How was the original Anzac made? The biscuit, that is, not the soldier?
If you visit the Australian War Memorial in Canberra and hunt around in the research centre you’ll find it described as an army biscuit (or Anzac wafer or Anzac tile).
This version was a hardtack (or long shelf-life like) biscuit used as a substitute for bread. It was made with flour, sugar, milk powder, salt and water. Rolled oats, coconut and golden syrup are all absent.
Unlike bread, however, the biscuits are very, very hard. Some soldiers found them more palatable if they ground them up and used them as porridge. A recipe supplied courtesy of Frank Townsend, former chief chemist at Arnotts Biscuits, points out that after rolling and pressing and cutting into squares, the biscuits were “docked” with a flat-ended pin or rod.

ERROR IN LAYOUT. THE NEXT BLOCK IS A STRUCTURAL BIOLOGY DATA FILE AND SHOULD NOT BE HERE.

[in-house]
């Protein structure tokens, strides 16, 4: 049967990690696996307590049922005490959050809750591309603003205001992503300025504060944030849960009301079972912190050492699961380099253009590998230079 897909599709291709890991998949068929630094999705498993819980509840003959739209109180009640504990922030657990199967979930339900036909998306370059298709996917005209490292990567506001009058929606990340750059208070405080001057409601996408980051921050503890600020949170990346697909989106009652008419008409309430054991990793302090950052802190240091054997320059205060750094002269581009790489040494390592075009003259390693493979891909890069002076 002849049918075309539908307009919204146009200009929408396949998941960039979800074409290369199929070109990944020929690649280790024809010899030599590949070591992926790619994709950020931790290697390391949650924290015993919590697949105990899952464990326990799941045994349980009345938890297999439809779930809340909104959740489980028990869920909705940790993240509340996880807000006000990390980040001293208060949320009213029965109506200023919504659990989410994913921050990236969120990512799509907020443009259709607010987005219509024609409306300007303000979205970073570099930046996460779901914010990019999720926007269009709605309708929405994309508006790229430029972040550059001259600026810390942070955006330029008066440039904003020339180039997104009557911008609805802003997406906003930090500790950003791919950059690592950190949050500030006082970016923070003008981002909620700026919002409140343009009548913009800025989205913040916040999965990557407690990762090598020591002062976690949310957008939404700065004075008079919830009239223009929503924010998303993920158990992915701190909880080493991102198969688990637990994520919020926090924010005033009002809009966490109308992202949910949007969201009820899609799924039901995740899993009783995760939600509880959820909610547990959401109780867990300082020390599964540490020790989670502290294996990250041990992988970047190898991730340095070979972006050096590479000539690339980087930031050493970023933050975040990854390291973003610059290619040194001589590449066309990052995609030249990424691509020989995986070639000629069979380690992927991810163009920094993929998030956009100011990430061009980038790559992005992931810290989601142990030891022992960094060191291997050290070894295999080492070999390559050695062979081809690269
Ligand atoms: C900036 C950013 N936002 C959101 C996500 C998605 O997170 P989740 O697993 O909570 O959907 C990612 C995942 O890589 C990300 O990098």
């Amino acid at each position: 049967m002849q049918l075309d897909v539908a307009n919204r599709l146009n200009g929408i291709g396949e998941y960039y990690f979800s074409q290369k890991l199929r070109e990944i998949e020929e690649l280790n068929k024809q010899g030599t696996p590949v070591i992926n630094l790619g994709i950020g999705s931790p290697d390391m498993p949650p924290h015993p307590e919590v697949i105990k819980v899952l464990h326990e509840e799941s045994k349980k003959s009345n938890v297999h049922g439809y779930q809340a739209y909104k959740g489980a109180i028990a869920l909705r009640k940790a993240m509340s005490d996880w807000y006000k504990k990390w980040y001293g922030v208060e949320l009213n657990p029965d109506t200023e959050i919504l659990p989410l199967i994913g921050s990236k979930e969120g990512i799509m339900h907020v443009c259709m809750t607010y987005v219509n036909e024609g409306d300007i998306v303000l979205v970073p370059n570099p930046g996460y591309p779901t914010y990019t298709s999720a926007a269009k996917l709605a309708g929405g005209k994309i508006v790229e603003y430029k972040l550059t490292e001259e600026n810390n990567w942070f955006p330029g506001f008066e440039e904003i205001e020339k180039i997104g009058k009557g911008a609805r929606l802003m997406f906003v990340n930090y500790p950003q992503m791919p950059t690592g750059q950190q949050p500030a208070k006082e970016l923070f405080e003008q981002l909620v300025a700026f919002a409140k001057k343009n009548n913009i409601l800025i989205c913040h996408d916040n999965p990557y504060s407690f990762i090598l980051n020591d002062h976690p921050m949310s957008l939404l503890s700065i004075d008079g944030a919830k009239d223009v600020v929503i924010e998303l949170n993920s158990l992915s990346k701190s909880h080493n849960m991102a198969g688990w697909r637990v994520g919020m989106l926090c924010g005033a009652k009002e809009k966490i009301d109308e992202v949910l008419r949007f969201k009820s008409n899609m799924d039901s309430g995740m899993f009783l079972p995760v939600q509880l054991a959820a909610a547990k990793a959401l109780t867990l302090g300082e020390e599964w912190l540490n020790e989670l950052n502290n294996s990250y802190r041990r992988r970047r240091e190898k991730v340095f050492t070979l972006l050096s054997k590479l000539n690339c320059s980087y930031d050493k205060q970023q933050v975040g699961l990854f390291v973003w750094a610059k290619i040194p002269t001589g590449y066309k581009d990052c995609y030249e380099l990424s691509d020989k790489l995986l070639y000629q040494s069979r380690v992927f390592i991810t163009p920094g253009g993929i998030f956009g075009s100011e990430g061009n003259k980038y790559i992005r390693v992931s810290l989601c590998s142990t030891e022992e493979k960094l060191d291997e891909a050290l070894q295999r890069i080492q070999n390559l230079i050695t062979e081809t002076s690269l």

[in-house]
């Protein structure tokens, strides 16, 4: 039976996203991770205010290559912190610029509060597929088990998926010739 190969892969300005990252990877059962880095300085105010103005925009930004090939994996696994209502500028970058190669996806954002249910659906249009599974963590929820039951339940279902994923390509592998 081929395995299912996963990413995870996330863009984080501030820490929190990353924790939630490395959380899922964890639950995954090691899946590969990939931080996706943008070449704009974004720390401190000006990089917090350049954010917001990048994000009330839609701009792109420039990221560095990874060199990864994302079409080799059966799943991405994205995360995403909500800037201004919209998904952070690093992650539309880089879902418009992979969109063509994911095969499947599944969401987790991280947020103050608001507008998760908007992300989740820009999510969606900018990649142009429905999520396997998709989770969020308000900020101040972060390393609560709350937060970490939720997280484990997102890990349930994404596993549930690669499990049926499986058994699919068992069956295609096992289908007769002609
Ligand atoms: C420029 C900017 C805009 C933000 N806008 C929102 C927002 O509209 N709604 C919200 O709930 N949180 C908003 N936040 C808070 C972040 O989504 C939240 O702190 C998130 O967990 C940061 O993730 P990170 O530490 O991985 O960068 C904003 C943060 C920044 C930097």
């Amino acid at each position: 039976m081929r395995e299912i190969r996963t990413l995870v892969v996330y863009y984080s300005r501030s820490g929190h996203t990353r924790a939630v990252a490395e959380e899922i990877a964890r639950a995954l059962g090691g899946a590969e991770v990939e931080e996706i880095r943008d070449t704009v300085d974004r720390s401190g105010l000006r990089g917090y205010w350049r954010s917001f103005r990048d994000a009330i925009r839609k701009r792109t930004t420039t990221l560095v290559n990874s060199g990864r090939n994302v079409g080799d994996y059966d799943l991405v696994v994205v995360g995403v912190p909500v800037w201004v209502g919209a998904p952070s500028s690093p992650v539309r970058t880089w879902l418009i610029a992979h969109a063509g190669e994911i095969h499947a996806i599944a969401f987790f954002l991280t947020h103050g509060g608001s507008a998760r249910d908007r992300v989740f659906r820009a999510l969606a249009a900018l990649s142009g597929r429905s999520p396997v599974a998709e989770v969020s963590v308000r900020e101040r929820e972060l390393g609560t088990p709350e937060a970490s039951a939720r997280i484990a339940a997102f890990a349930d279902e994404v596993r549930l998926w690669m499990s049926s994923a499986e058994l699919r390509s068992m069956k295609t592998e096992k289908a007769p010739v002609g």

“Each biscuit should have five vertical and five horizontal rows of docker holes, 25 holes in all,” says Townsend. “There are those at the War Memorial who argue for 49 holes (7 x 7) as the authentic number”.
Looking at the illustration which accompanied the recipe he sent me, they remind me in some ways of Vita Weats.
They certainly don’t look like the Anzac biscuits I bake at home. Another recipe, provided by Bob Lawson, an Anzac present at the Gallipoli landing, gives a more popular version and includes rolled oats, coconut and golden syrup.
In One Continuous Picnic, Michael Symons says that this version was in the recipe books by 1925. Certainly there are countless variations (a 1945 version is kneaded like bread and called parkin or cocky’s joy) and some have suggested it was an adaptation of traditional Yorkshire biscuits called parkin.
You’ll find my favourite Anzac biscuit recipe here.